Sure, investors look at what founders have previously done — if they previously exited a company, or have an MBA — but this focuses on actions more than character. Some investors look to studies on leadership traits by Bloomberg and Gallup, but these don’t give a full picture. For the most part, investors rely on instinct, leaving one of the most important pieces of the investment decision on “a feeling” that is surely interpreted differently by different people.

    I knew we could do better.

    Several months ago, our team set out to tilt against the windmills — to create a new tool to identify and communicate what makes a founder “strong”.

    We partnered with the psychometrics consultancyWaypoint People Solutions to survey 500 of our alumni companies — both founders and their teams — around eight personality traits that commonly correlate with company performance.

    We gained a lot of insight into our alumni and developed some early findings to use when selecting companies for investment — both as a tool for highlighting outliers and to provide us with information to dive deeper into diligence. We call this tool, which is still in development, STAR (Startup Team Aptitude and Readiness).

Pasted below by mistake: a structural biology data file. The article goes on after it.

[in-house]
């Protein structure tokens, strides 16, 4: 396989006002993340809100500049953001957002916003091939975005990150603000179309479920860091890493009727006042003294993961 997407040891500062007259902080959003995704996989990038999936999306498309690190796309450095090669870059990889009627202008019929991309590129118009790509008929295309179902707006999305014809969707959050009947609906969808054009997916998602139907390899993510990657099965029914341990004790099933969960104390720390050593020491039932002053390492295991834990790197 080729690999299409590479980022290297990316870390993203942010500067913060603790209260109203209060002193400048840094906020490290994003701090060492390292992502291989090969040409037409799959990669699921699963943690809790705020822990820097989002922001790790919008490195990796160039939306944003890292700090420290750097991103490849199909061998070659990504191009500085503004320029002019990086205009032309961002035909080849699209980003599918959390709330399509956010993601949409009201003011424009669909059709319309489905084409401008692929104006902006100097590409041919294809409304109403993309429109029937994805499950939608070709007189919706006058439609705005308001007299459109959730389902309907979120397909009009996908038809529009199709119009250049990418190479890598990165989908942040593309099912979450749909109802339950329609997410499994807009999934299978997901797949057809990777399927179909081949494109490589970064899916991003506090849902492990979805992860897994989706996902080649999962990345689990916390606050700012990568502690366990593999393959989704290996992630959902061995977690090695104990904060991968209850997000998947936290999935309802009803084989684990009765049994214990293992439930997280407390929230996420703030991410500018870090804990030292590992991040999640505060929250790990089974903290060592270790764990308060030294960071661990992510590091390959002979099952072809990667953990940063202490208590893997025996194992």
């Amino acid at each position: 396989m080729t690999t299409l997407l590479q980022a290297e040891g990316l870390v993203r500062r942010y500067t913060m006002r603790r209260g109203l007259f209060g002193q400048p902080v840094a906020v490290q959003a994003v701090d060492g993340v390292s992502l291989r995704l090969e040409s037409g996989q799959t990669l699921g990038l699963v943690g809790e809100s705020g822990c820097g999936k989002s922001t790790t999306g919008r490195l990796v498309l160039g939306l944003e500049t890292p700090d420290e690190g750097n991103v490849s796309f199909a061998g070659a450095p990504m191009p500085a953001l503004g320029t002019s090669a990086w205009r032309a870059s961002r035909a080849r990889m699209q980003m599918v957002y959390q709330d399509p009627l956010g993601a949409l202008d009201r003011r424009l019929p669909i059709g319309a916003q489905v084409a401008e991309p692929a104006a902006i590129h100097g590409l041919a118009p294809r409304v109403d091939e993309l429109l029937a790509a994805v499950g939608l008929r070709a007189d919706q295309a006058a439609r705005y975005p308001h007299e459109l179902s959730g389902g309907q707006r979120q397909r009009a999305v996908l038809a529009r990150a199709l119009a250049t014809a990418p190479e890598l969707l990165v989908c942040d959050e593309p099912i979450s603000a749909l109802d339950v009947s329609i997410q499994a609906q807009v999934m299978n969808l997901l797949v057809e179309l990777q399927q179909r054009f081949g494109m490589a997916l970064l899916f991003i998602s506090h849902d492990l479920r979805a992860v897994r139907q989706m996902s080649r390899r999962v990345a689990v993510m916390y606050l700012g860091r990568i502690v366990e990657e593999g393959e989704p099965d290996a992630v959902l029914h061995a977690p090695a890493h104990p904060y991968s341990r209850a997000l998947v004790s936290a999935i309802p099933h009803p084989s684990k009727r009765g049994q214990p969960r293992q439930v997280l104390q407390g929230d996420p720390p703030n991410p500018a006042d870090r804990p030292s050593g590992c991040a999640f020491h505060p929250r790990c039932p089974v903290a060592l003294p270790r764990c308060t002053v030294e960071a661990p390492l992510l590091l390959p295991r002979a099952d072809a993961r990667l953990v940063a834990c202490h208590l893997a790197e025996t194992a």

Below are a few early takeaways from the STAR survey.

    Spontaneity can have its downsides

    One of the traits we measured was whether an entrepreneur is an “originator”. An originator is creative and spontaneous — they make decisions quickly and decisively. Investors often consider these qualities a strength. But we found that being an “originator” was the trait most negatively correlated with success — what’s more, this negative correlation held true in the founder’s self-reflective surveys and the team surveys. The takeaway: this decision-making style can be great for initial idea generation, but less useful when it comes to execution. The most successful businesses in the study had founders that were focused, calculated, and deliberate.